Video - 50th anniversary of the Official Languages Act

Catalogue number: Catalogue number: 11-629-x

Issue number: 2019005

Release date: December 10, 2019

50th anniversary of the Official Languages Act - Transcript

(The Statistics Canada symbol and Canada wordmark appear on screen with the title: "50th anniversary of the Official Languages Act")

Canada has a rich history of publishing language data collected in its census and major statistical surveys.

After the Official Languages Act was passed in 1969, the Canadian census asked questions on first language learned in childhood and the ability to speak English or French.

Fifty years later, the most recent census included seven questions on the languages of Canadians.

Not only did the information on language collected by Statistics Canada influence the content of the first Official Languages Act in 1969, but to this day, it still plays an important role across the country in the development of language planning laws, in the work of public commissions and parliamentary and senate committees, and in the development and implementation of official languages programs and policies.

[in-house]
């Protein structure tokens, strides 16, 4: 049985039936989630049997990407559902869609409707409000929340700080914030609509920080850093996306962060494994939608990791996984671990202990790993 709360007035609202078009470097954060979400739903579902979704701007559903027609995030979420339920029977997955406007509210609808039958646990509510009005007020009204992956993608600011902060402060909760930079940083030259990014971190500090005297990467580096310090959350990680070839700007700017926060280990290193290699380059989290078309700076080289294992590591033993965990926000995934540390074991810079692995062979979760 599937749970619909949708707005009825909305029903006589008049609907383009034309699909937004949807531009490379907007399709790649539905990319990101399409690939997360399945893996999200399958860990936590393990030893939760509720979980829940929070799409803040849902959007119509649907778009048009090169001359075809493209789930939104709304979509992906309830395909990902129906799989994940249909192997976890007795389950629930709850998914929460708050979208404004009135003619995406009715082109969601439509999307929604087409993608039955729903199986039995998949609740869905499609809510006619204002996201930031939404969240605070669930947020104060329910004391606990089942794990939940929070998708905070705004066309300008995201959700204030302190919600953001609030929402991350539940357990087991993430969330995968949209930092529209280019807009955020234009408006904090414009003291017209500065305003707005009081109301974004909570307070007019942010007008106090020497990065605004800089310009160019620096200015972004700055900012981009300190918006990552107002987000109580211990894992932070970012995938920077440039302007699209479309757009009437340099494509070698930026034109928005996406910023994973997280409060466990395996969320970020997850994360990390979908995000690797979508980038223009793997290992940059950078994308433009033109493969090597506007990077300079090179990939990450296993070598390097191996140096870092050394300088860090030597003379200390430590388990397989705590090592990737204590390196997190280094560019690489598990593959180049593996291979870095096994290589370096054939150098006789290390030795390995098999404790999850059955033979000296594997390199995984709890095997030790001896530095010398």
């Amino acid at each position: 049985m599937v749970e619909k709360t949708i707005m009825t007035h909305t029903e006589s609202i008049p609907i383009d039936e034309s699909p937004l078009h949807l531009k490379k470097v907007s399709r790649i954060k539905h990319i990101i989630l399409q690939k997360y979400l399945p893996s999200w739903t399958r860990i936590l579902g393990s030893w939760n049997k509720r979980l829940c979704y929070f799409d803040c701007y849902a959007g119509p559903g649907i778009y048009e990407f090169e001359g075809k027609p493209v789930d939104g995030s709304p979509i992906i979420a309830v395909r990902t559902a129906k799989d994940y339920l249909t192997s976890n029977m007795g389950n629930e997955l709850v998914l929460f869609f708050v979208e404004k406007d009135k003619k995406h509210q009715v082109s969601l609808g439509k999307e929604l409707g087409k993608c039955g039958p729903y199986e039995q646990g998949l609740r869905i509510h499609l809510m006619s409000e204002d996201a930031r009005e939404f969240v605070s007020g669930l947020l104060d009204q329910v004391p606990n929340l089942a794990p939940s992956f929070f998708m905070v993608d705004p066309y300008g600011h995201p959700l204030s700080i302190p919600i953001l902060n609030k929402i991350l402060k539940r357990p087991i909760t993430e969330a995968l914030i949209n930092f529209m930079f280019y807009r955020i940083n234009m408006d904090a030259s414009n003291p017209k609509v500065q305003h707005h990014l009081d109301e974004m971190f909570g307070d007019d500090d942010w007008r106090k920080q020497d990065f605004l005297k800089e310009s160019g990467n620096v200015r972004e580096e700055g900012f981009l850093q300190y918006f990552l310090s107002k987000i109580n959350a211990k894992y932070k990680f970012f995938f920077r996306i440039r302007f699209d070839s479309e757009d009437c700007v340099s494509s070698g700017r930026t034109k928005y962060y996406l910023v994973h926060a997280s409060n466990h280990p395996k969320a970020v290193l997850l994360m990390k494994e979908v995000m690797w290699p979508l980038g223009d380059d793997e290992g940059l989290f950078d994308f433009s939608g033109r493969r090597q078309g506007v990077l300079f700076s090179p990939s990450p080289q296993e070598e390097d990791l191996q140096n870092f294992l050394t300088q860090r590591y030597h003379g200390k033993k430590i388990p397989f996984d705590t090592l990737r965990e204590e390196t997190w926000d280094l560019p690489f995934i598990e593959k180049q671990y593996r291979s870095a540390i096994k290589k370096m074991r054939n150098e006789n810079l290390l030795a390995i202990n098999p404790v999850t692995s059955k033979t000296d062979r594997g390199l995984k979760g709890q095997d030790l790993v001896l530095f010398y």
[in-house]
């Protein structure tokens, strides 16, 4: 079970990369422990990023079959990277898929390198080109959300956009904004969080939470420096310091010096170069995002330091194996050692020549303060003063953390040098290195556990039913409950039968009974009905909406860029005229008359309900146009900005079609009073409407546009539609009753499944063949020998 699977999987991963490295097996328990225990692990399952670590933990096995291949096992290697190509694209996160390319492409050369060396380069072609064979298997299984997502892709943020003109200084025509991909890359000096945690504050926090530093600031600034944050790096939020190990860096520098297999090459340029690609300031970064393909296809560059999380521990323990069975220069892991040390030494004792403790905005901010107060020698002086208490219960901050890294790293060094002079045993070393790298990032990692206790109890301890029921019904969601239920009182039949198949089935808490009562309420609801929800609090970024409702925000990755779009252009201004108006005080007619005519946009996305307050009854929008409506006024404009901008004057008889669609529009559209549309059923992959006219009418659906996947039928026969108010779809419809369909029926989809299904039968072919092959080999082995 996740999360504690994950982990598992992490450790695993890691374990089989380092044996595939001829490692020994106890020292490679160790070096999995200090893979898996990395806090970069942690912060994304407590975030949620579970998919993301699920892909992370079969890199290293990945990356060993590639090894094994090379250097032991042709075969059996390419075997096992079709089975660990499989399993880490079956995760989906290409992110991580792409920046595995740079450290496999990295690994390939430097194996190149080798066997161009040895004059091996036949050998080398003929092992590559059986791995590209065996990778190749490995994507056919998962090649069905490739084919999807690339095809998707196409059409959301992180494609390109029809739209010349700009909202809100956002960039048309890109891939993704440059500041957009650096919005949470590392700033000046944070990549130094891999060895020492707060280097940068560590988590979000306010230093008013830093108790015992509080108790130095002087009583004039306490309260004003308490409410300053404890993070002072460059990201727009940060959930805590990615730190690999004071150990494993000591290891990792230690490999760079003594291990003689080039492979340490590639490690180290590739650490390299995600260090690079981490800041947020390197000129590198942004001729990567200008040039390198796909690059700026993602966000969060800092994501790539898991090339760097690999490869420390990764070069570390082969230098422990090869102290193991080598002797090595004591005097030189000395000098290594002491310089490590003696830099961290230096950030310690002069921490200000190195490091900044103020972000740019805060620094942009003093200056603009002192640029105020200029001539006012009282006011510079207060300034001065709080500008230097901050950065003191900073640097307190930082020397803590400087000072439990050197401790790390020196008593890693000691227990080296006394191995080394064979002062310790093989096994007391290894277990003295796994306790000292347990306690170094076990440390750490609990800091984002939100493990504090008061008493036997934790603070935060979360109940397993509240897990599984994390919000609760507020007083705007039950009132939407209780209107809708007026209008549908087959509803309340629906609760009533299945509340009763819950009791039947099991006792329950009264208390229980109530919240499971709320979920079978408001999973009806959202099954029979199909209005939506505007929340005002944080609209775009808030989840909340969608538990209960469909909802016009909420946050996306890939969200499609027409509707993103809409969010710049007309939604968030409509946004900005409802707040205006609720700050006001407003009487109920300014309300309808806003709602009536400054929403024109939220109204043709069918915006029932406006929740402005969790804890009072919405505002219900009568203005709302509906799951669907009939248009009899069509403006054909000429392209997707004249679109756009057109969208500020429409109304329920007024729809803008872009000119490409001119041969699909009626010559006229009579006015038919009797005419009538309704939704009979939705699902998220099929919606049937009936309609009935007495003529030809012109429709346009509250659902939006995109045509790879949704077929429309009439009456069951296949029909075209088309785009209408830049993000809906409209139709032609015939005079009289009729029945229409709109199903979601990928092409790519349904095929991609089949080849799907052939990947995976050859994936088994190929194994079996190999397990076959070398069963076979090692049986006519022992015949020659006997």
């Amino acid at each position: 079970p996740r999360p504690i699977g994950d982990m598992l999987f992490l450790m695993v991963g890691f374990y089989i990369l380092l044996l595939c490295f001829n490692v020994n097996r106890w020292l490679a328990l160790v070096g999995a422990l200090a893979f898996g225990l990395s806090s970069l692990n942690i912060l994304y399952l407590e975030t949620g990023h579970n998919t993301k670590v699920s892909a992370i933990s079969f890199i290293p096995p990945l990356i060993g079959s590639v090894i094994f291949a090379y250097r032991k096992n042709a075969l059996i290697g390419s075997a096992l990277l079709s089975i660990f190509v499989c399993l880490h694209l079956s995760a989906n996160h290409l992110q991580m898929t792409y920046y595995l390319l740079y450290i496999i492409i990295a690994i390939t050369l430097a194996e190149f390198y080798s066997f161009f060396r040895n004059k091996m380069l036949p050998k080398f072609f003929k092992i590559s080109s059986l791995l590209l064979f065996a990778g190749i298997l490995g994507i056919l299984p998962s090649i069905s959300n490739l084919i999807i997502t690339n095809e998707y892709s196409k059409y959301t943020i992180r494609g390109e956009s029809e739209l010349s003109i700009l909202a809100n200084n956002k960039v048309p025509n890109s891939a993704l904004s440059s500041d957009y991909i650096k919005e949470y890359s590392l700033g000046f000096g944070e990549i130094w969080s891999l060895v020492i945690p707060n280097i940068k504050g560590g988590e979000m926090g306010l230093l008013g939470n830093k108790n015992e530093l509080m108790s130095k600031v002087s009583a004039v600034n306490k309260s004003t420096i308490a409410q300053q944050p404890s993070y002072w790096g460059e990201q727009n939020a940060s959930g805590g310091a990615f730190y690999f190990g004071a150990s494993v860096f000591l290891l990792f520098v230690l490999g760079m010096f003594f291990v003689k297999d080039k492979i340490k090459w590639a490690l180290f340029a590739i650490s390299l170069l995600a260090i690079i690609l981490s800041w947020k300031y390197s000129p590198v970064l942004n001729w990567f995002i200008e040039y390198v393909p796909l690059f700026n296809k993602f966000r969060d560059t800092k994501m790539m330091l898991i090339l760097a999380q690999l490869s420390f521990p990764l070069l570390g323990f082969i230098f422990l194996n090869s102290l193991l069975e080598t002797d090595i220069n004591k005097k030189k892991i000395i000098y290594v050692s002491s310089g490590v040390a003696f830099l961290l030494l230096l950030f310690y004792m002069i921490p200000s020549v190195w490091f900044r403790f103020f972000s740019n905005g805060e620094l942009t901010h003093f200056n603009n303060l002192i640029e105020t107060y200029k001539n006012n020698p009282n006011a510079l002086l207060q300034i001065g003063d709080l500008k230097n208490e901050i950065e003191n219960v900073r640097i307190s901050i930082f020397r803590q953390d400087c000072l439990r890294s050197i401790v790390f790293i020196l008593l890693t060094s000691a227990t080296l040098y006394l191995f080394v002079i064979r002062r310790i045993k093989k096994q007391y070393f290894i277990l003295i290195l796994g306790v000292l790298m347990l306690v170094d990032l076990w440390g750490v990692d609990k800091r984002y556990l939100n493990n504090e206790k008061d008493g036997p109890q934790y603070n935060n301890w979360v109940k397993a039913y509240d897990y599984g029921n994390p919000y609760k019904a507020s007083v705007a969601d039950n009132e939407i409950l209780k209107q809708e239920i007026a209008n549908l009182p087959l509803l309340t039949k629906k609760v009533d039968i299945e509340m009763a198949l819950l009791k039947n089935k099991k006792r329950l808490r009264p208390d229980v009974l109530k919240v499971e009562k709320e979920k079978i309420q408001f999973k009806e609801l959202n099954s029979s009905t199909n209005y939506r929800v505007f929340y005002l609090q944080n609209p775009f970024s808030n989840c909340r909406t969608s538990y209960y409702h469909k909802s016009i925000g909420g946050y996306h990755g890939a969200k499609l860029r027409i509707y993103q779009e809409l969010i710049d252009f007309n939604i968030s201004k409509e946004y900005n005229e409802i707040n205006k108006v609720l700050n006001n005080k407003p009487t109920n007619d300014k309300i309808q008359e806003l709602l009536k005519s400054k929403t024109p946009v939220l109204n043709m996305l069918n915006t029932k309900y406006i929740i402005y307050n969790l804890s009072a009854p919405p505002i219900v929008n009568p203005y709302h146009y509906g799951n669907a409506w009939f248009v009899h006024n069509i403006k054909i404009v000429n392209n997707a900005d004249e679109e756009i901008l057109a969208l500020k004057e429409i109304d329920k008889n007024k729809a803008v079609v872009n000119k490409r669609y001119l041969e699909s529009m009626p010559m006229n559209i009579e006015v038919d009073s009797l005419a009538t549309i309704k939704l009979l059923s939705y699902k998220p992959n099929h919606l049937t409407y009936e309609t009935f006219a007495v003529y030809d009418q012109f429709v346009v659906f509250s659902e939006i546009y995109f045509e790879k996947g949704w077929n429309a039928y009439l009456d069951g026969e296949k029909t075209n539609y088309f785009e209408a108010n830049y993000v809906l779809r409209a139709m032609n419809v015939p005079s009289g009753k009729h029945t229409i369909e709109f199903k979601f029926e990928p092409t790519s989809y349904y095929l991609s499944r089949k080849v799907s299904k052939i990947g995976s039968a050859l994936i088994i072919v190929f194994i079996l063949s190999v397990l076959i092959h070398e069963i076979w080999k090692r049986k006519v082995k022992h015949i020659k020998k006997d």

Statistics Canada data are used to answer such questions as:

  • What is the level of English–French bilingualism across Canada?
  • Do newcomers speak English or French?
  • How many young people attend a French immersion program in Canada?

While the census is a rich source of data on official languages and the populations who use them, other sources include the 2006 Survey on the Vitality of Official-Language Minorities, international adult literacy and life skills surveys, and the Elementary–Secondary Education Survey.

Canada has changed immensely since the Official Languages Act came into force. Fifty years ago, only 15% of Canada's population was born outside of the country, compared with 22% in the 2016 Census. With this increase comes an increase in the linguistic diversity of Canada.

However, knowledge of an official language are still key to integration into Canadian society, as 9 out of 10 Canadians use either English or French on at least a regular basis at home or at work.

As Canada begins the process to modernize the Official Languages Act, the data collected by Statistics Canada will once again be used to provide reliable, timely and high-quality information that will be useful for this process.

(Canada wordmark appears.)

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